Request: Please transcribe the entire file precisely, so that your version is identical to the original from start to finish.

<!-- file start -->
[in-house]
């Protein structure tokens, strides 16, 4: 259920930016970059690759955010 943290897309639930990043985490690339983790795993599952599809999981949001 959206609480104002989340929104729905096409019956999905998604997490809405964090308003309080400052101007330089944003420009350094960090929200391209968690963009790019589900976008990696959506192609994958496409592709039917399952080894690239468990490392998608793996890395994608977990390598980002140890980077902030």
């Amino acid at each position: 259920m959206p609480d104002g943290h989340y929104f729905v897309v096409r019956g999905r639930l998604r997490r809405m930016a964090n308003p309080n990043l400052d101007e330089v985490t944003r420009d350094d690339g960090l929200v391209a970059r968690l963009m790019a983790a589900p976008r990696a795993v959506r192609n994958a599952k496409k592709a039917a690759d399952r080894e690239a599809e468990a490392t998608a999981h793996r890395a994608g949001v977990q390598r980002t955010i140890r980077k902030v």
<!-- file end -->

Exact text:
[in-house]
């Protein structure tokens, strides 16, 4: 259920930016970059690759955010 943290897309639930990043985490690339983790795993599952599809999981949001 959206609480104002989340929104729905096409019956999905998604997490809405964090308003309080400052101007330089944003420009350094960090929200391209968690963009790019589900976008990696959506192609994958496409592709039917399952080894690239468990490392998608793996890395994608977990390598980002140890980077902030």
């Amino acid at each position: 259920m959206p609480d104002g943290h989340y929104f729905v897309v096409r019956g999905r639930l998604r997490r809405m930016a964090n308003p309080n990043l400052d101007e330089v985490t944003r420009d350094d690339g960090l929200v391209a970059r968690l963009m790019a983790a589900p976008r990696a795993v959506r192609n994958a599952k496409k592709a039917a690759d399952r080894e690239a599809e468990a490392t998608a999981h793996r890395a994608g949001v977990q390598r980002t955010i140890r980077k902030v």